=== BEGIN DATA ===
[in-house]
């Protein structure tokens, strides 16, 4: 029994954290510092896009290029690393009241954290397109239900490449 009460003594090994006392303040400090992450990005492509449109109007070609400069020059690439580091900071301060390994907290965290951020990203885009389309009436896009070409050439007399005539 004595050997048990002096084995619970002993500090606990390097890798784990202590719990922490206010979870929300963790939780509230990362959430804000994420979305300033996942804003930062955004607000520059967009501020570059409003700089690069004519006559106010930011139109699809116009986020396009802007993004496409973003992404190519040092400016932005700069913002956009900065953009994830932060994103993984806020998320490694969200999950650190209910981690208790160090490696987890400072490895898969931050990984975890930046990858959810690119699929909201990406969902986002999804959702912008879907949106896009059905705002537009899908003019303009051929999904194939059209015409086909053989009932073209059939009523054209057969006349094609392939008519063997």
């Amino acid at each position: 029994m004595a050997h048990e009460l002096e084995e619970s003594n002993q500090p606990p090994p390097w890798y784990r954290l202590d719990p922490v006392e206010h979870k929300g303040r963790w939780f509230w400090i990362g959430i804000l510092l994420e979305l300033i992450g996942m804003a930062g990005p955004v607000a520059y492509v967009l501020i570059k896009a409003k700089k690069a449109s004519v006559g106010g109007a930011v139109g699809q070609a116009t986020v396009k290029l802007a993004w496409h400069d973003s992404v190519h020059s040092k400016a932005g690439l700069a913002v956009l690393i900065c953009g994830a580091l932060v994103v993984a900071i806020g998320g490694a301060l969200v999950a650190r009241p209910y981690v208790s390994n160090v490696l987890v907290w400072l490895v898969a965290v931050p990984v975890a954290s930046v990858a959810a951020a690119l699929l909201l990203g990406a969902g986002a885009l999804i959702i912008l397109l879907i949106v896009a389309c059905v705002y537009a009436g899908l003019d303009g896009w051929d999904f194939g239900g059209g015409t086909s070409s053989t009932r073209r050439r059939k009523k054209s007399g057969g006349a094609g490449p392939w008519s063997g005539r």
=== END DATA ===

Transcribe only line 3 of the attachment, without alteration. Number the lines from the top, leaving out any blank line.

């Amino acid at each position: 029994m004595a050997h048990e009460l002096e084995e619970s003594n002993q500090p606990p090994p390097w890798y784990r954290l202590d719990p922490v006392e206010h979870k929300g303040r963790w939780f509230w400090i990362g959430i804000l510092l994420e979305l300033i992450g996942m804003a930062g990005p955004v607000a520059y492509v967009l501020i570059k896009a409003k700089k690069a449109s004519v006559g106010g109007a930011v139109g699809q070609a116009t986020v396009k290029l802007a993004w496409h400069d973003s992404v190519h020059s040092k400016a932005g690439l700069a913002v956009l690393i900065c953009g994830a580091l932060v994103v993984a900071i806020g998320g490694a301060l969200v999950a650190r009241p209910y981690v208790s390994n160090v490696l987890v907290w400072l490895v898969a965290v931050p990984v975890a954290s930046v990858a959810a951020a690119l699929l909201l990203g990406a969902g986002a885009l999804i959702i912008l397109l879907i949106v896009a389309c059905v705002y537009a009436g899908l003019d303009g896009w051929d999904f194939g239900g059209g015409t086909s070409s053989t009932r073209r050439r059939k009523k054209s007399g057969g006349a094609g490449p392939w008519s063997g005539r």